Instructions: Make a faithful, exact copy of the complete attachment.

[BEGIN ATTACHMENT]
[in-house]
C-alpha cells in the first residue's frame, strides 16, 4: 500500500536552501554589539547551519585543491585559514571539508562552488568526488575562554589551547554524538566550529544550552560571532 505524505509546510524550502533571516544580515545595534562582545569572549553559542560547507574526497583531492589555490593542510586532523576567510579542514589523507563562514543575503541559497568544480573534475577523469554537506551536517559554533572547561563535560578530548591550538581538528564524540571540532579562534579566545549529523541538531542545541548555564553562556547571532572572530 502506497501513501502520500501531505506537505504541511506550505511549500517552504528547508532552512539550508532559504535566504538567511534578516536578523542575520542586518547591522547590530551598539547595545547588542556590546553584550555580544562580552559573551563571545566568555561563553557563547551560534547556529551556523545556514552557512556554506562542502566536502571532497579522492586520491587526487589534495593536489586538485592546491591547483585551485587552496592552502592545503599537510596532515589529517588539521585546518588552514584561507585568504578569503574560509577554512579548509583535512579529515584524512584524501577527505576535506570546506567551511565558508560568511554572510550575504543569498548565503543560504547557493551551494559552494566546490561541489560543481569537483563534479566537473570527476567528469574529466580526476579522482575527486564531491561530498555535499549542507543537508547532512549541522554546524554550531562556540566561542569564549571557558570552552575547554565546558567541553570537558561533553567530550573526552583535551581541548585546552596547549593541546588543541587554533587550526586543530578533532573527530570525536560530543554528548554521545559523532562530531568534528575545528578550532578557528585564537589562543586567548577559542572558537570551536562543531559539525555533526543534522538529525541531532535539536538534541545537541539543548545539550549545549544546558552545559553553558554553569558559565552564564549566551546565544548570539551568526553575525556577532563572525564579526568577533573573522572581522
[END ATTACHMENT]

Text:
[in-house]
C-alpha cells in the first residue's frame, strides 16, 4: 500500500536552501554589539547551519585543491585559514571539508562552488568526488575562554589551547554524538566550529544550552560571532 505524505509546510524550502533571516544580515545595534562582545569572549553559542560547507574526497583531492589555490593542510586532523576567510579542514589523507563562514543575503541559497568544480573534475577523469554537506551536517559554533572547561563535560578530548591550538581538528564524540571540532579562534579566545549529523541538531542545541548555564553562556547571532572572530 502506497501513501502520500501531505506537505504541511506550505511549500517552504528547508532552512539550508532559504535566504538567511534578516536578523542575520542586518547591522547590530551598539547595545547588542556590546553584550555580544562580552559573551563571545566568555561563553557563547551560534547556529551556523545556514552557512556554506562542502566536502571532497579522492586520491587526487589534495593536489586538485592546491591547483585551485587552496592552502592545503599537510596532515589529517588539521585546518588552514584561507585568504578569503574560509577554512579548509583535512579529515584524512584524501577527505576535506570546506567551511565558508560568511554572510550575504543569498548565503543560504547557493551551494559552494566546490561541489560543481569537483563534479566537473570527476567528469574529466580526476579522482575527486564531491561530498555535499549542507543537508547532512549541522554546524554550531562556540566561542569564549571557558570552552575547554565546558567541553570537558561533553567530550573526552583535551581541548585546552596547549593541546588543541587554533587550526586543530578533532573527530570525536560530543554528548554521545559523532562530531568534528575545528578550532578557528585564537589562543586567548577559542572558537570551536562543531559539525555533526543534522538529525541531532535539536538534541545537541539543548545539550549545549544546558552545559553553558554553569558559565552564564549566551546565544548570539551568526553575525556577532563572525564579526568577533573573522572581522